The assistance offered by the emissaries of the Mossad to the Jewish community should not be discounted either. This led to a sense of obligation, which the emissaries succeeded in creating among part of the community’s leadership. An entire generation of young Jews which experienced the DEJJ (Département Éducatif de la Jeun­esse Juive of Charles Netter Association), youth move­ment, the Jewish scouts, the Alliance schools and the Israeli youth movements absorbed a great affection for the young State of Israel. The young Jewish state enlivened their imagination through its victories, its scientific achievements and the almost magical sense with which terms like qibbuts, moshav, TSAHAL, halutsim (pioneers), “Jerusalem” and others lit up their imaginations. On this foundation, a few sentences from the Jewish prayers and from Scripture were mixed up with abstract mystical longing for the Holy Land. Thus, fertile ground was laid for a departure to a foreign land, even if the push for such a departure was somewhat mixed with longing for a homeland in which generations of ancestors had been buried.

Regarding the circumstances of the departure which took place in the period between November 1961 (in the wake of the “Compromise Agreement” which was reached with the Moroccan authorities in august 1961) and the Six-Day War, it should be noted that the conditions of the departure themselves created a strong sense of having been aban­doned – a sensation which was felt by many Jews. Since during this period those who left did so in an atmosphere of secrecy, no one person in the community knew the ac­tual size of the migration. For obvious reasons, no one was interested in publicizing the statistics regarding the num­bers of those leaving, so that the “Jew-on-the-street” knew only what he saw with his own eyes and what he felt as fear in his own heart. In the minds of the individual Jews, the pace of the migration reached proportions that were so high they caused each person to believe that all his rela­tives and acquaintances had left, and that he was the only one who had stayed behind. Those who had not yet left sensed that, sooner or later, they would also be going.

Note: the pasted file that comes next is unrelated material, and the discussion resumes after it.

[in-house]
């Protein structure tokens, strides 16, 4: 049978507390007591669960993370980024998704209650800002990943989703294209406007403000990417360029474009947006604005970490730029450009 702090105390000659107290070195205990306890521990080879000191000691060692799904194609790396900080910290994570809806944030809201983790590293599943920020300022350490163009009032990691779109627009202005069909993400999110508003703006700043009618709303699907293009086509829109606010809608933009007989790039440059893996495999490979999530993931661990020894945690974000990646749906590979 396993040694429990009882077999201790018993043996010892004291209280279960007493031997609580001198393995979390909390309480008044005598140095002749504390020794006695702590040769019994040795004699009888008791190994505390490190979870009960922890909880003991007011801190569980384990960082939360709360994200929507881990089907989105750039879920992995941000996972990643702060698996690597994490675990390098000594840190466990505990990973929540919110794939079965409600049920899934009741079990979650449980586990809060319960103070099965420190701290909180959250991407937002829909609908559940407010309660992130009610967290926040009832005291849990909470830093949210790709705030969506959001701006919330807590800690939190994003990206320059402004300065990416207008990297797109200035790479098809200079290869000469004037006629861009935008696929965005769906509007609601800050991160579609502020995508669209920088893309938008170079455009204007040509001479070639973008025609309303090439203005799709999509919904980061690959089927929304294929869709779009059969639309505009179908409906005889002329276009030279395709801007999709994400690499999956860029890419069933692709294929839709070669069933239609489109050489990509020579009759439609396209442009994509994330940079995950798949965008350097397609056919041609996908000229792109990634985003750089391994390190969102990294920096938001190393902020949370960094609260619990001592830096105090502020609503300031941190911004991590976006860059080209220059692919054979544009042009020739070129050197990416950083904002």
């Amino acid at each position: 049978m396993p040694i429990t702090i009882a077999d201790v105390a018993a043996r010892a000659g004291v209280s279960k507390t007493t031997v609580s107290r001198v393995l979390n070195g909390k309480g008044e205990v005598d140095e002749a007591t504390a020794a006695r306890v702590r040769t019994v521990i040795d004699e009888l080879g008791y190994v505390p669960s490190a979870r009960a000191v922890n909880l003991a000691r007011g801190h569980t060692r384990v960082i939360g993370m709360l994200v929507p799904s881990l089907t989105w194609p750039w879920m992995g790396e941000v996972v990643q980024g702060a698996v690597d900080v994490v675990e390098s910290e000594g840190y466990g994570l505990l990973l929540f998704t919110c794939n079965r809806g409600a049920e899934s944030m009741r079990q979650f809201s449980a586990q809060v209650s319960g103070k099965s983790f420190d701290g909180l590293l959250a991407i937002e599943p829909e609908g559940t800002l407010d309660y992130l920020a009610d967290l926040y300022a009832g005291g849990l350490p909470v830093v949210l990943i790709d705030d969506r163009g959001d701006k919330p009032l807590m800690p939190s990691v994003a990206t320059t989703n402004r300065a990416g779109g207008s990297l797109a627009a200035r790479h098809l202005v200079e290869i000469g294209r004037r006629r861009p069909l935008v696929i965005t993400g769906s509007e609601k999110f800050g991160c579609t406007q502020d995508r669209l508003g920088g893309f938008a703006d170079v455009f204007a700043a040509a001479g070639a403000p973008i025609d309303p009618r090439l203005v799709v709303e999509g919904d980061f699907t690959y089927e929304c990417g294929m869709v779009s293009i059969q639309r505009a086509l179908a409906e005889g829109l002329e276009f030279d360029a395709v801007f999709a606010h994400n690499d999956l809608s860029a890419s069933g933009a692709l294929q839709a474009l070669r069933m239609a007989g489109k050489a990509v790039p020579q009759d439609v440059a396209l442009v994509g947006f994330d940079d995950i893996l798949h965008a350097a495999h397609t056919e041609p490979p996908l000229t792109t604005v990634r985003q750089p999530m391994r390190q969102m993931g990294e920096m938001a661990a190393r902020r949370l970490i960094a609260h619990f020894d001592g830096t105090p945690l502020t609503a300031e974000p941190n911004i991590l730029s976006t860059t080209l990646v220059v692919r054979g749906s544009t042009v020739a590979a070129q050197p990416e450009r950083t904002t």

Moreover, and paradoxically, the very same Moroccan authorities that had sought to prevent it created the depar­ture psychosis. The more they made the Jews’ emigration difficult and tried to seduce them into staying, the greater was the Jews’ desire to leave before it became impossible to go. Since independence, the Jews were concerned by the question of whether Morocco could, in the long run, be tolerant of their presence. Even though there was no actual injury was done to them, the doubt regarding the future was sufficient to ignite the push to depart. The doubt, the fear and the panic transformed faithful citizens into emi­grants, primarily as a result of the obstacles the govern­ment had placed in the way of their departure.